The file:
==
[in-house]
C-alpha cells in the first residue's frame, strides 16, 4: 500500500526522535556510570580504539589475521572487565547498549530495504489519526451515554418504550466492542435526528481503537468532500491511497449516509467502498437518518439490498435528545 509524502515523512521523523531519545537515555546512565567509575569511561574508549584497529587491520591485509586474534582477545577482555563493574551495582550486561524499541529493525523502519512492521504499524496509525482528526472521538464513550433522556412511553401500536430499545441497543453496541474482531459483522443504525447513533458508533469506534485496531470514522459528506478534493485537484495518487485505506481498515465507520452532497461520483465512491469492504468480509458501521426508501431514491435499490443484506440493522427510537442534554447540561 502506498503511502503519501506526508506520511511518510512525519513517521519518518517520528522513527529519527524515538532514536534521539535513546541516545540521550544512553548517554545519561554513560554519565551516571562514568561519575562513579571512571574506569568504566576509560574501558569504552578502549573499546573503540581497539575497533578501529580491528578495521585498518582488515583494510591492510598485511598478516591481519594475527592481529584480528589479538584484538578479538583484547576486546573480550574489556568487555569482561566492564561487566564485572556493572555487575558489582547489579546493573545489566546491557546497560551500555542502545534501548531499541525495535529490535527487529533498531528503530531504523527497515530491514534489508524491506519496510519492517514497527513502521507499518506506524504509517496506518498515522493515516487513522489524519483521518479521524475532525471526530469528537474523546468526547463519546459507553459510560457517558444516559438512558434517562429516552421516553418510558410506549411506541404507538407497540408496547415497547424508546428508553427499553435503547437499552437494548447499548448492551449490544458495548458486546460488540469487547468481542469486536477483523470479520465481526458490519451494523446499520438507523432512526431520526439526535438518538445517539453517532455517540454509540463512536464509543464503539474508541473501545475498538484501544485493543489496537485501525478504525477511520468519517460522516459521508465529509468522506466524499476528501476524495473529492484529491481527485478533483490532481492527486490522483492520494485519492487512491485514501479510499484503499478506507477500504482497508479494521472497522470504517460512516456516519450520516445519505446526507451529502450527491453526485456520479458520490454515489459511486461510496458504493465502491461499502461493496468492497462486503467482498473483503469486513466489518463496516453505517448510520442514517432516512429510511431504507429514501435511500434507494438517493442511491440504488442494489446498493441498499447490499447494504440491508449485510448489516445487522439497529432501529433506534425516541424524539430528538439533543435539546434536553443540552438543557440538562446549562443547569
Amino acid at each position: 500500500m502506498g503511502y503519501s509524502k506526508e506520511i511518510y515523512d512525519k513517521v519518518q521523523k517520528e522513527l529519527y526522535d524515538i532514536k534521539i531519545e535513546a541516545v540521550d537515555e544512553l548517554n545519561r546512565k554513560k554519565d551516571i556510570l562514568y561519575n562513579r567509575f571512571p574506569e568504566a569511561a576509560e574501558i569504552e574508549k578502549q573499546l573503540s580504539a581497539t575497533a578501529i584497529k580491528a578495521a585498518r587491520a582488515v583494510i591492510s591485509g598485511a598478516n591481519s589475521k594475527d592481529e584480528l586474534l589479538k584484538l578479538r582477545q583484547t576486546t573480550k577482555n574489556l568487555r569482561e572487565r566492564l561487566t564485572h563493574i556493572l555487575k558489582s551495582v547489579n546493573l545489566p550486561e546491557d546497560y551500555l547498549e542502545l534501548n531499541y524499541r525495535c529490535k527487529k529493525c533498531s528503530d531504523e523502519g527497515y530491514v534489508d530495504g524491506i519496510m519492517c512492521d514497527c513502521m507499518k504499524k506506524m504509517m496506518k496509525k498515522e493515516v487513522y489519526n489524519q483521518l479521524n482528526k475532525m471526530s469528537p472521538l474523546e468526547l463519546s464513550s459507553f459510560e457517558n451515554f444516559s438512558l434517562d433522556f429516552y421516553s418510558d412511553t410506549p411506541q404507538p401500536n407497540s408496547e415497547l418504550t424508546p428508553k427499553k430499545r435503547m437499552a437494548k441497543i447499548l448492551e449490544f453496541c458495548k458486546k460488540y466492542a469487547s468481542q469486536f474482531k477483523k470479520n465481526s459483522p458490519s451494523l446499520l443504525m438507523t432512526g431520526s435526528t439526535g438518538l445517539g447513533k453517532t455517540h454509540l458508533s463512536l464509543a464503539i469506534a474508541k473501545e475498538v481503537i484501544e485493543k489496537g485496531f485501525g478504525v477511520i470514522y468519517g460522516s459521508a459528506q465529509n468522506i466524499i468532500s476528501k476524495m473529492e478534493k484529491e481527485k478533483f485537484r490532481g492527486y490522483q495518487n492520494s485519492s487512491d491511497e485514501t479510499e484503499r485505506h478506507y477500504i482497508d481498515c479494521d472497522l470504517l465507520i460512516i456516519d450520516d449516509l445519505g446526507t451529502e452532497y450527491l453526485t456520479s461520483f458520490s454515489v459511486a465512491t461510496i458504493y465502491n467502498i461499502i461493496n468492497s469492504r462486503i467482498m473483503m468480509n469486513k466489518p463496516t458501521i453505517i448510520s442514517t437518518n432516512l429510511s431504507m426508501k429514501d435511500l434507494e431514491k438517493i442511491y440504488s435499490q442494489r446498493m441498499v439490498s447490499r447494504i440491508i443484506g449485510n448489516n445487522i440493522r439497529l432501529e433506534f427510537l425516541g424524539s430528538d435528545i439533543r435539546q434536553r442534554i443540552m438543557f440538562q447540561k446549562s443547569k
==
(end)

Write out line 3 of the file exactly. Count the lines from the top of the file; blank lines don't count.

Amino acid at each position: 500500500m502506498g503511502y503519501s509524502k506526508e506520511i511518510y515523512d512525519k513517521v519518518q521523523k517520528e522513527l529519527y526522535d524515538i532514536k534521539i531519545e535513546a541516545v540521550d537515555e544512553l548517554n545519561r546512565k554513560k554519565d551516571i556510570l562514568y561519575n562513579r567509575f571512571p574506569e568504566a569511561a576509560e574501558i569504552e574508549k578502549q573499546l573503540s580504539a581497539t575497533a578501529i584497529k580491528a578495521a585498518r587491520a582488515v583494510i591492510s591485509g598485511a598478516n591481519s589475521k594475527d592481529e584480528l586474534l589479538k584484538l578479538r582477545q583484547t576486546t573480550k577482555n574489556l568487555r569482561e572487565r566492564l561487566t564485572h563493574i556493572l555487575k558489582s551495582v547489579n546493573l545489566p550486561e546491557d546497560y551500555l547498549e542502545l534501548n531499541y524499541r525495535c529490535k527487529k529493525c533498531s528503530d531504523e523502519g527497515y530491514v534489508d530495504g524491506i519496510m519492517c512492521d514497527c513502521m507499518k504499524k506506524m504509517m496506518k496509525k498515522e493515516v487513522y489519526n489524519q483521518l479521524n482528526k475532525m471526530s469528537p472521538l474523546e468526547l463519546s464513550s459507553f459510560e457517558n451515554f444516559s438512558l434517562d433522556f429516552y421516553s418510558d412511553t410506549p411506541q404507538p401500536n407497540s408496547e415497547l418504550t424508546p428508553k427499553k430499545r435503547m437499552a437494548k441497543i447499548l448492551e449490544f453496541c458495548k458486546k460488540y466492542a469487547s468481542q469486536f474482531k477483523k470479520n465481526s459483522p458490519s451494523l446499520l443504525m438507523t432512526g431520526s435526528t439526535g438518538l445517539g447513533k453517532t455517540h454509540l458508533s463512536l464509543a464503539i469506534a474508541k473501545e475498538v481503537i484501544e485493543k489496537g485496531f485501525g478504525v477511520i470514522y468519517g460522516s459521508a459528506q465529509n468522506i466524499i468532500s476528501k476524495m473529492e478534493k484529491e481527485k478533483f485537484r490532481g492527486y490522483q495518487n492520494s485519492s487512491d491511497e485514501t479510499e484503499r485505506h478506507y477500504i482497508d481498515c479494521d472497522l470504517l465507520i460512516i456516519d450520516d449516509l445519505g446526507t451529502e452532497y450527491l453526485t456520479s461520483f458520490s454515489v459511486a465512491t461510496i458504493y465502491n467502498i461499502i461493496n468492497s469492504r462486503i467482498m473483503m468480509n469486513k466489518p463496516t458501521i453505517i448510520s442514517t437518518n432516512l429510511s431504507m426508501k429514501d435511500l434507494e431514491k438517493i442511491y440504488s435499490q442494489r446498493m441498499v439490498s447490499r447494504i440491508i443484506g449485510n448489516n445487522i440493522r439497529l432501529e433506534f427510537l425516541g424524539s430528538d435528545i439533543r435539546q434536553r442534554i443540552m438543557f440538562q447540561k446549562s443547569k